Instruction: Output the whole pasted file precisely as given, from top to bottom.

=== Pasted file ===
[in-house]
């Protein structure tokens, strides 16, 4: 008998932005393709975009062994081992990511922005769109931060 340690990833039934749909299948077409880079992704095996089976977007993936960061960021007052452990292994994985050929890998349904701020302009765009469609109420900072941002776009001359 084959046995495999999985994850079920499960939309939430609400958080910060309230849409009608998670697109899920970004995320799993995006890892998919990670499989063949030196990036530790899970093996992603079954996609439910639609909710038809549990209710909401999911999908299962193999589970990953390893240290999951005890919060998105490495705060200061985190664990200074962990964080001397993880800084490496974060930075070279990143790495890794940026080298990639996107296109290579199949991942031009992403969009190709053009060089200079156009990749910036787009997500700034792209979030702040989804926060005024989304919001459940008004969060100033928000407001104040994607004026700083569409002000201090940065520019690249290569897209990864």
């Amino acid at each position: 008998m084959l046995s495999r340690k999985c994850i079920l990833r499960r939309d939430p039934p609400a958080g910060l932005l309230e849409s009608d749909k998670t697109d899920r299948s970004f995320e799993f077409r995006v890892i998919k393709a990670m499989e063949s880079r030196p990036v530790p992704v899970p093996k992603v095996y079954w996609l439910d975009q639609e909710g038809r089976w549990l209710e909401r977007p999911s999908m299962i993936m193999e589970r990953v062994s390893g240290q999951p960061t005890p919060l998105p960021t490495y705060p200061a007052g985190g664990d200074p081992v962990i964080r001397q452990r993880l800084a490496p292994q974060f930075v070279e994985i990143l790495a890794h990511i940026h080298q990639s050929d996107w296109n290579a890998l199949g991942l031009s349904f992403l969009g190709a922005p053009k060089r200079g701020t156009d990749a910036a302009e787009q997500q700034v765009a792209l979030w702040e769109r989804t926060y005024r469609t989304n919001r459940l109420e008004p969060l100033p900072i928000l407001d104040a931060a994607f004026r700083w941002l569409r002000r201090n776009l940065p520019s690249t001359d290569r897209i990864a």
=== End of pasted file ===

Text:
[in-house]
């Protein structure tokens, strides 16, 4: 008998932005393709975009062994081992990511922005769109931060 340690990833039934749909299948077409880079992704095996089976977007993936960061960021007052452990292994994985050929890998349904701020302009765009469609109420900072941002776009001359 084959046995495999999985994850079920499960939309939430609400958080910060309230849409009608998670697109899920970004995320799993995006890892998919990670499989063949030196990036530790899970093996992603079954996609439910639609909710038809549990209710909401999911999908299962193999589970990953390893240290999951005890919060998105490495705060200061985190664990200074962990964080001397993880800084490496974060930075070279990143790495890794940026080298990639996107296109290579199949991942031009992403969009190709053009060089200079156009990749910036787009997500700034792209979030702040989804926060005024989304919001459940008004969060100033928000407001104040994607004026700083569409002000201090940065520019690249290569897209990864």
């Amino acid at each position: 008998m084959l046995s495999r340690k999985c994850i079920l990833r499960r939309d939430p039934p609400a958080g910060l932005l309230e849409s009608d749909k998670t697109d899920r299948s970004f995320e799993f077409r995006v890892i998919k393709a990670m499989e063949s880079r030196p990036v530790p992704v899970p093996k992603v095996y079954w996609l439910d975009q639609e909710g038809r089976w549990l209710e909401r977007p999911s999908m299962i993936m193999e589970r990953v062994s390893g240290q999951p960061t005890p919060l998105p960021t490495y705060p200061a007052g985190g664990d200074p081992v962990i964080r001397q452990r993880l800084a490496p292994q974060f930075v070279e994985i990143l790495a890794h990511i940026h080298q990639s050929d996107w296109n290579a890998l199949g991942l031009s349904f992403l969009g190709a922005p053009k060089r200079g701020t156009d990749a910036a302009e787009q997500q700034v765009a792209l979030w702040e769109r989804t926060y005024r469609t989304n919001r459940l109420e008004p969060l100033p900072i928000l407001d104040a931060a994607f004026r700083w941002l569409r002000r201090n776009l940065p520019s690249t001359d290569r897209i990864a």